After 40-plus years, Peden still going strong on coaching trail

Wednesday, August 29, 2012 at 10:10pm

Is there a dean of assistant high school coaches in Nashville?

If so, it seems a safe bet that Steve Peden who, at 64, has just started into his 42nd year of coaching at six different Nashville schools, the first 30 in Metro.

Having recovered from two operations over the past two years, Peden, who never has been a head coach, has bounced back and still loves what he’s doing. Early into his 12th season at Father Ryan, which is likely his last stop, he is still going strong, thank you.

He sat down recently in his classroom at Ryan and talked about his lengthy and, for the most part, unheralded career, that started more than four decades ago at old Isaac Litton High.

He has coached offensive and defensive linemen, “and that sometimes includes tight ends, who are just offensive linemen with good hands,’’ he says, laughing.

His career path as coach includes:

• Isaac Litton one year (1970-71)
• Stratford High 15 years (1971-1986)
• Overton High nine years (1986-95)
• McGavock two years (1995-97)
• Maplewood two years (1997-99)
• back to Stratford (1999-2000)
• then Father Ryan since 2000

“In 2000, I had just finished my 30 years of coaching and teaching in Metro, enough time to draw my retirement pay,” he said. “I had planned to return to Stratford but a month before the season, the job as line coach at Ryan opened up, they called me and I’ve been here ever since.”

“… I have always been content to work with linemen, hopefully make them better players. For the most part, I’ve had great kids to work with.”

Great coaches, too.

“I’ve worked with the best of them,”  Peden said. “I worked under Jerry Pigue at Stratford for 15 years, Doug Mullican at Overton for two years, Charlie Bozeman at McGavock two years, Richard Campbell at Maplewood two years and of course, coach (Bruce) Lussier at Ryan. Coach Campbell still addresses me as ‘coach.’

“Honestly, I have never worked for a bad head coach. And I’ve never had a bad principal.”

Peden had his longest stay at Stratford under Pigue.

“Jerry took me under his wing right away at Stratford, I’ve always remembered and appreciated that,” he said.

“The main thing about Steve is he really cares about the kids,” Pigue, 73, said. “He was superb at setting up blocking techniques. He took over the O-Line and I didn’t have to worry about that part of it. He also took over our wrestling program.”

• TWO-SPORT STAR: Stephen Landis Peden was born in Pulaski, Tennessee and lived in Wales, a small community in Giles County, just four miles out of Pulaski. He went to Giles County High in Pulaski and played football and basketball — “the only two sports they had,” he said.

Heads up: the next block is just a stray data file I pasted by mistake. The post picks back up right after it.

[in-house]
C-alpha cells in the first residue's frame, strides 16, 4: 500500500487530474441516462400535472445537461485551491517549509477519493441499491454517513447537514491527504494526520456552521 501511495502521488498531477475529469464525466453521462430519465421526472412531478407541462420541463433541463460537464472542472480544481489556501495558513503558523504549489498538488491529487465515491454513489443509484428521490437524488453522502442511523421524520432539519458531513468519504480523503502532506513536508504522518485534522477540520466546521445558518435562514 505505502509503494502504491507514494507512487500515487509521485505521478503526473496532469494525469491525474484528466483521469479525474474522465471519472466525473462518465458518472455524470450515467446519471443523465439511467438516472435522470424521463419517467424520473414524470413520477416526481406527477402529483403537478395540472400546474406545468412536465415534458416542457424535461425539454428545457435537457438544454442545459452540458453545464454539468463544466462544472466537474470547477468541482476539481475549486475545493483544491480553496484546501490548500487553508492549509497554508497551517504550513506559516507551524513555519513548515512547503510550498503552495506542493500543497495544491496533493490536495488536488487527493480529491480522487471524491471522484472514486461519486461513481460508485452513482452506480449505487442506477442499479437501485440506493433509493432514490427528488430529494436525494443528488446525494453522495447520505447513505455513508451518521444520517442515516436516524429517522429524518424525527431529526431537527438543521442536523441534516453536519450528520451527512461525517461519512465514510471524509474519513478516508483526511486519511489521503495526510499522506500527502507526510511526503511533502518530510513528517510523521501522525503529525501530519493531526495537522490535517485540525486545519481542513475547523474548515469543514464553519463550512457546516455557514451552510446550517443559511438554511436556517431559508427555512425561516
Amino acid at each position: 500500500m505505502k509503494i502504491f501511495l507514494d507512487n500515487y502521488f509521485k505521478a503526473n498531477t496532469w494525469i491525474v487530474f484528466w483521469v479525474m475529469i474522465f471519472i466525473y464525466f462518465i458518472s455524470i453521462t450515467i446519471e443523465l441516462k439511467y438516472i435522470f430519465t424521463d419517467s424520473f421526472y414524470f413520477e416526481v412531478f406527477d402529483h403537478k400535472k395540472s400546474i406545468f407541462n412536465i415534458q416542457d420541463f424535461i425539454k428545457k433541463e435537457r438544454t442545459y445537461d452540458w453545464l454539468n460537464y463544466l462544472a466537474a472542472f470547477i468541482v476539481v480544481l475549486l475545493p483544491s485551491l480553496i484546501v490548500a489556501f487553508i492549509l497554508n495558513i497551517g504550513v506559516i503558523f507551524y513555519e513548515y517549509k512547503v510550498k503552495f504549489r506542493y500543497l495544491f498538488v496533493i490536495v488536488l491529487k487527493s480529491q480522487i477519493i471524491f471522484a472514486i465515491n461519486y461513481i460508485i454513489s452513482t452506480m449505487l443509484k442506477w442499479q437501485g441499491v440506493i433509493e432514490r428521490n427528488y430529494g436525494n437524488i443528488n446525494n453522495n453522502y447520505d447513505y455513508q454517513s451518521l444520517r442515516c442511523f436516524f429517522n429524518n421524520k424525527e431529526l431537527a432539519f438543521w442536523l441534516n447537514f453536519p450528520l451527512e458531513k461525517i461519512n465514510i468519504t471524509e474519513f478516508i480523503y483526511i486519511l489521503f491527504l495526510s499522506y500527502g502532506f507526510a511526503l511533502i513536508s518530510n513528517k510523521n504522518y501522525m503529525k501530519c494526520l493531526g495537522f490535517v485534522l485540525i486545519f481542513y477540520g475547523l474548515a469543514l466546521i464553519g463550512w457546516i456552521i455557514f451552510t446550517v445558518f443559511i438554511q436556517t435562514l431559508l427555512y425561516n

He went to then-Lipscomb College where he majored in English and education and finished in 1970.

“I knew I wanted to teach and coach,” he said.

While in college he also met Lois, his wife of 43 years. The couple has a son Brad, 40, who is offensive coordinator at Antioch, and a daughter Brooke (Kalb), who went to school at Overton when Peden was coaching there. The couple has six grandchildren.

Competing against his son in football “is a little uncomfortable, seeing him on the other side of the field,” Peden said. “But at the end of the day, you’re trying to win the game.”

Just out of college, Peden was assigned to Isaac Litton High for his first coaching job. He was on the sidelines with coach Richard Hewitt for what turned out to be the Lions’ last team.

“We didn’t know it at the time, but we found out over the summer they were closing the school,” he said.

He laments the closing of so many high schools over the years, places like Joelton, Goodlettsville, Dupont, Madison, Donelson, Two Rivers, North, Central and Bellevue.

“We’ve really lost a deep sense of community pride,” he says.

• CHASING A TITLE: He’d like a championship ring — at least one.

The closest one of his teams got to a state title came in 1993 when Overton lost to Stratford 13-12 in the AAA state quarterfinals. Ryan got to the Division II semifinals three years ago, but that division doesn’t have nearly as many teams.

“Playing [in DII] is like playing in the SEC — so many great teams,’’ he said.

As for how much longer he will pursue a title, he said, “I really don’t know. If my health holds up, I want to continue as long as I can make a positive contribution.”

Health has been an issue from time to time in his life. Peden had polio when he was one. His left leg below the knee is atrophied and the toes on the foot are paralyzed.

“But I was more fortunate than a lot of people,’’ he said.

In 2010, he underwent emergency gall bladder surgery. Then last year, Peden had open-heart surgery with a valve replacement. He asked his doctors to operate in May so he would be ready in July when fall practice began.

There were no such issues preceding this season.

“When I got the job at Ryan, Steve was someone I could lean on early, have a sounding board, just to make things here at little bit easier to learn the ins and outs,” Lussier, who was formerly the coach at Oak Ridge, said. “He’s extremely knowledgeable, of the offensive/defensive line. He knows the intricacies of blocking and tackling, and he’s kind of old school like myself.

“He’s a huge asset, and we’re fortunate to have him on our staff.’’ 

1 Comment on this post:

By: Rasputin72 on 8/30/12 at 4:22

A very good man! His comment about closing all of the community schools brought tears to my eyes. 1954 changed America into the quagmire that it is today.